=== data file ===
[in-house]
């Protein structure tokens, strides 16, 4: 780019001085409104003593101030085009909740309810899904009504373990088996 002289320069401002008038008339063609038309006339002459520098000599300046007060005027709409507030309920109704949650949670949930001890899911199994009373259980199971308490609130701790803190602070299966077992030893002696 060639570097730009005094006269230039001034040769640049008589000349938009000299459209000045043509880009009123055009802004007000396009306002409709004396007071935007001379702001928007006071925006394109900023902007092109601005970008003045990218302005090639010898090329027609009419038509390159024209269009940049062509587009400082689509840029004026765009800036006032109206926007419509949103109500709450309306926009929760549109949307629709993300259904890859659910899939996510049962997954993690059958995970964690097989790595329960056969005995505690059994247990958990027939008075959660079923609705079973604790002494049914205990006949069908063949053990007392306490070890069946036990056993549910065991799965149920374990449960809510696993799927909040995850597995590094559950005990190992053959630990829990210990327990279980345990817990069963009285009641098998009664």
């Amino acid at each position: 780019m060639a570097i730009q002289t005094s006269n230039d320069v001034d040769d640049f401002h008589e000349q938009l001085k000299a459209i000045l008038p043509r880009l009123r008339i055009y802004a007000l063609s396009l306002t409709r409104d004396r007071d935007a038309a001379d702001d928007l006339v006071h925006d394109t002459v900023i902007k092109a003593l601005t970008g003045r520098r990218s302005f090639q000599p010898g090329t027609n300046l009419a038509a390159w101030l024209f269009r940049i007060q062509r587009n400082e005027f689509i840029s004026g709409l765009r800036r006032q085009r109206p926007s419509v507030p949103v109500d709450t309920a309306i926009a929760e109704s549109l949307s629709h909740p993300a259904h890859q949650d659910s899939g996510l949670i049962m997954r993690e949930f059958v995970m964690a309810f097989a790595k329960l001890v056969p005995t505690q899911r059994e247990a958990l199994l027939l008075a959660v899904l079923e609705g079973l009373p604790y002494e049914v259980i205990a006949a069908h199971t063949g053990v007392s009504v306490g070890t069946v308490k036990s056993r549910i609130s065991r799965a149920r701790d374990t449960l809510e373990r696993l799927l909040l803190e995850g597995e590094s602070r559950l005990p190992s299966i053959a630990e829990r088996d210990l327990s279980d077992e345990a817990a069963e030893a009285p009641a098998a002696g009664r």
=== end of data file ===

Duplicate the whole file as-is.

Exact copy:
[in-house]
């Protein structure tokens, strides 16, 4: 780019001085409104003593101030085009909740309810899904009504373990088996 002289320069401002008038008339063609038309006339002459520098000599300046007060005027709409507030309920109704949650949670949930001890899911199994009373259980199971308490609130701790803190602070299966077992030893002696 060639570097730009005094006269230039001034040769640049008589000349938009000299459209000045043509880009009123055009802004007000396009306002409709004396007071935007001379702001928007006071925006394109900023902007092109601005970008003045990218302005090639010898090329027609009419038509390159024209269009940049062509587009400082689509840029004026765009800036006032109206926007419509949103109500709450309306926009929760549109949307629709993300259904890859659910899939996510049962997954993690059958995970964690097989790595329960056969005995505690059994247990958990027939008075959660079923609705079973604790002494049914205990006949069908063949053990007392306490070890069946036990056993549910065991799965149920374990449960809510696993799927909040995850597995590094559950005990190992053959630990829990210990327990279980345990817990069963009285009641098998009664």
């Amino acid at each position: 780019m060639a570097i730009q002289t005094s006269n230039d320069v001034d040769d640049f401002h008589e000349q938009l001085k000299a459209i000045l008038p043509r880009l009123r008339i055009y802004a007000l063609s396009l306002t409709r409104d004396r007071d935007a038309a001379d702001d928007l006339v006071h925006d394109t002459v900023i902007k092109a003593l601005t970008g003045r520098r990218s302005f090639q000599p010898g090329t027609n300046l009419a038509a390159w101030l024209f269009r940049i007060q062509r587009n400082e005027f689509i840029s004026g709409l765009r800036r006032q085009r109206p926007s419509v507030p949103v109500d709450t309920a309306i926009a929760e109704s549109l949307s629709h909740p993300a259904h890859q949650d659910s899939g996510l949670i049962m997954r993690e949930f059958v995970m964690a309810f097989a790595k329960l001890v056969p005995t505690q899911r059994e247990a958990l199994l027939l008075a959660v899904l079923e609705g079973l009373p604790y002494e049914v259980i205990a006949a069908h199971t063949g053990v007392s009504v306490g070890t069946v308490k036990s056993r549910i609130s065991r799965a149920r701790d374990t449960l809510e373990r696993l799927l909040l803190e995850g597995e590094s602070r559950l005990p190992s299966i053959a630990e829990r088996d210990l327990s279980d077992e345990a817990a069963e030893a009285p009641a098998a002696g009664r």